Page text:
Up, down, up, down, South Africa suffered a bumpy ride on Day One and did well to fight back and share honours with India in first Test at Newlands, Cape Town. They were bundled out for 286 but bounced back to reduce India 28/3. Earlier, it could have been worse for the hosts, especially after being reduced to 12/3 inside five overs. It was an early wake-up call as they struggled against the swing of Bhuvneshwar and lost the top order early.
They struggled to pick Bhuvneshwar who mixed his inswingers and outswingers well. However, the defining moment of the day came when AB de Villiers went on the counter-attack hitting Bhuvneshwar for four fours in an over. It released the pressure valve, if not for the counterattack, the pressure would have invariably mounted. De Villiers along with Faf du Plessis provided South Africa some relief. However, just when it looked like South Africa were finally achieving some stability, De Villiers dragged one onto the stumps. Du Plessis soon followed and South Africa were again jolted.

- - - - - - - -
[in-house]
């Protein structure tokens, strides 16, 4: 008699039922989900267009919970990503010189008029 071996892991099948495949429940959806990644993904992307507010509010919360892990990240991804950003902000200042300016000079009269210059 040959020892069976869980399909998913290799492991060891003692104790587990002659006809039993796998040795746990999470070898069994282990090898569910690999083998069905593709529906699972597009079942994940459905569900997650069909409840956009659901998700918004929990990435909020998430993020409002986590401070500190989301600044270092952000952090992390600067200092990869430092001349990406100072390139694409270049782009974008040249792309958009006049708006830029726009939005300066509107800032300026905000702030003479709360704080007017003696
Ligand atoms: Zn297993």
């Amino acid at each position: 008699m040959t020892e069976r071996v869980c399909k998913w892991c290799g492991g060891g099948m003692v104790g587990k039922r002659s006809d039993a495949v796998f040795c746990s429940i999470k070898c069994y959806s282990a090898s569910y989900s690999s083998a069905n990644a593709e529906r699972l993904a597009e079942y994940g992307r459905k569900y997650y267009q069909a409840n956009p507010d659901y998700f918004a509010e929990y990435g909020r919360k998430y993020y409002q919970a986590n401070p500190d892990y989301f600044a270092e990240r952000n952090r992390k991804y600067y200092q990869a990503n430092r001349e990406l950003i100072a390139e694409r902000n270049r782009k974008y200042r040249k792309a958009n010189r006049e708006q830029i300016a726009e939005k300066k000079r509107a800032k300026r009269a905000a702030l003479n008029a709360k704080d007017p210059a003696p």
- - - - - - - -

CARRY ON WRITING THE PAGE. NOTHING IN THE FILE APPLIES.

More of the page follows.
They struggled but survived. They never got a sustained momentum going. De Kock looked good but couldn't convert it into a big one. In a tricky situation, the lower-order put its hand up and chipped in with crucial contribution. The last four wickets added 84 runs. Vernon Philander (23), Keshav Maharaj (35) and Kagiso Rabada's (26) scores helped South Africa inch closer to 300 mark, which at one point seemed a distant dream.
That somehow, provided South Africa some momentum and they came out firing on all cylinders in the final 11 overs of the day. Vernon Philander, as ever, was disciplined and induced a false shot off Vijay. Steyn breathed fire as he was steaming in to bowl. He imbued excitement and bounced out Dhawan. Morkel continued from where he left off against Zimbabwe to remove Kohli with a peach off a ball.
South Africa are right back into this match sending India's top order back in the hut. The pace battery looks ominous, Rabada is yet to bowl. They need to make sure that they continue the same momentum going into day two. They need to maintain the same aggression. Build sustained pressure. India let it slip on a few occasions and that hurt them. With India fielding five specialist batsmen, South Africa would be looking to break the Pujara-Rohit stand as early as possible in the morning session. And then approach it step by step. The work is half done yet and the pacers would be looking to come out roaring again on Day Two.